When the True Knot starts on their path toward Abra’s front door, she reaches out to Dan for help, but he’s running from his own problems and demons. The reality of the Overlook, his tenuous seven-year sobriety, and a life started from scratch in a new town with help from a kind stranger – he’s still trying to find himself, and he can’t afford the danger Abra and the True Knot present. His coping mechanism – taught to him by none other than Dick Hallorann (Carl Lumbly solidly picking up where Scatman Crothers left off) – has enabled him to lock away the ghosts haunting him, burying them deep in his psyche and avoiding any further transgressions. But a dying man in Dan’s hospice assures him he’s exactly where he needs to be, which leads to a fight beyond any measure he’s ever known.
Doctor Sleep comes off as more of a harrowing cat-and-mouse fantasy than a horror film, with action and drama elements incorporated to cement this film’s various themes. As mentioned before, it’s not meant to scare, and it’s readily obvious Mike Flanagan’s screenplay wants us to experience more than just a continuation of the familiar. Addiction presents itself through the True Knot, but it also ties itself together with the ghastly figures from the Overlook for Dan. He’s scared of turning into his father, which gives him more than enough reasons for both putting down the bottle and choosing to deny his gift. Ewan McGregor emotes this internal, fragile struggle with the utmost care and respect, giving Dan a worn and conflicted presence, weary from the daily war to protect his own life.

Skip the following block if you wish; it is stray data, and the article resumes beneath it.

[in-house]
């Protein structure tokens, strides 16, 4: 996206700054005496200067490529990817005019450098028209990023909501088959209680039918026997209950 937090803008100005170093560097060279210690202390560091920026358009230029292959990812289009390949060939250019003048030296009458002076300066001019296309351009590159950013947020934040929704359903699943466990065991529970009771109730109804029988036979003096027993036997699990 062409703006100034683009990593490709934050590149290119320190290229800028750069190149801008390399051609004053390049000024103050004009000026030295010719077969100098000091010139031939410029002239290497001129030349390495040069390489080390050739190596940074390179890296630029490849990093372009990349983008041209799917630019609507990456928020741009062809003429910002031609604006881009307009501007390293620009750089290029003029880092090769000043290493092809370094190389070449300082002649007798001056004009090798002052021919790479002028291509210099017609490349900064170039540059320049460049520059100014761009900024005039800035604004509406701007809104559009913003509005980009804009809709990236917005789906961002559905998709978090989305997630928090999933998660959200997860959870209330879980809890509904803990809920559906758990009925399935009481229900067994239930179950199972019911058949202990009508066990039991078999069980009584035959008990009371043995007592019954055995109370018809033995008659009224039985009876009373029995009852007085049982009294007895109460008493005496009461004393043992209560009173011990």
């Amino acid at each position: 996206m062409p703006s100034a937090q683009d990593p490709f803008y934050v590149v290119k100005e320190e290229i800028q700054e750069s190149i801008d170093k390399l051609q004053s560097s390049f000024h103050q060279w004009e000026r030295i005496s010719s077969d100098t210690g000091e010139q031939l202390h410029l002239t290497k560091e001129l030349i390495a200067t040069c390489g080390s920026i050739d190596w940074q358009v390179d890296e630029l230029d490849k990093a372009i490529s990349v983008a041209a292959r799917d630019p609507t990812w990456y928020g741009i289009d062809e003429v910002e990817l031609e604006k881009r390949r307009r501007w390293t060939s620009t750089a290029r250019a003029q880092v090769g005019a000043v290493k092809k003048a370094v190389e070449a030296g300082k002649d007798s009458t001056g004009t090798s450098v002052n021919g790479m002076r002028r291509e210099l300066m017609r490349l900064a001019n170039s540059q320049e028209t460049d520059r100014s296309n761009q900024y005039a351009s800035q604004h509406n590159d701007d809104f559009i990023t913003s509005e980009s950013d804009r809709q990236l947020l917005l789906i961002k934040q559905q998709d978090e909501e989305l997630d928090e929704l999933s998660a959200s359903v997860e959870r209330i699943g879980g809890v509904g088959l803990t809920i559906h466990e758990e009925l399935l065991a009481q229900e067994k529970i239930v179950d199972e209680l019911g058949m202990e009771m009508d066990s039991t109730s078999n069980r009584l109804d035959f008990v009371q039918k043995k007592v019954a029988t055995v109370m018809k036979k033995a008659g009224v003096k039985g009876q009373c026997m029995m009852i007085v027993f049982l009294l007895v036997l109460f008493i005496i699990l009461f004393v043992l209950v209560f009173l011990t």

Also covered is the growth from childhood into the teenage years, where one’s body changes and capabilities are tested. They’re shrugged off by adults as growing pains, similar to how Abra’s treated by her parents. They don’t talk about what she’s going through, opting instead to brush past and ignore it. Eventually, teens find their voice, and it’s a hard task to listen to them, much less listen well. Newcomer Ryliegh Curran takes this facet of her character and runs with it, giving Abra – and the film itself – an indomitable and feisty spirit. She has a veteran’s command of the screen which allows her a dynamic range of kindness, love, sorrow, and fright, making Abra a character easy to believe.
Of course, what would a sequel to The Shining be without dropping in some surprise holdovers? Wendy Carlos’ electronic score from the original is given sparkling augmentation by The Newton Brothers, never straying too far from Carlos’ minimalist leanings but not going overboard with excessive additions. Careful attention to set design and detail pay off throughout the film; aside from more overt inclusions, look for nods to some set pieces from Kubrick’s film (does the office where Dan interviews for his job seem familiar?), as well as sprinkles of Stephen King lore (example: what’s the name of the bus line Dan uses in the beginning of the film?). Likewise, Michael Fimognari’s emulation of Kubrick cinematographer John Alcott’s film-defining photography is put to work well here, involving us and immersing us deep in this battle for souls with long takes and scrupulous framing.
These homages to the original are only part of why Doctor Sleep succeeds. Flanagan takes care to make this film his own, applying diligent brushstrokes through his timing, pacing, and development. We’re never exposed to more than what the story needs to go forward, which makes the film fly by. No one outside of maybe two or three of Rose’s cohorts is given any kind of side story or explanation; all we know of them is they’re hungry, which gives rise to their threatening menace and bloody conclusions. This approach grants us the space to fully appreciate where our characters are going, what’s they’re up against, and what becomes of them after it’s done. Doctor Sleep is a different kind of horror film, as it relies on what we don’t see to make us shift uncomfortably in our seat and leaves our minds to fill in the gaps, which is the vicious magic this film delivers.
MPAA Rating: R for disturbing and violent content, some bloody images, language, nudity, and drug use.
Running time: 152 minutes.
Released by Warner Bros. Pictures.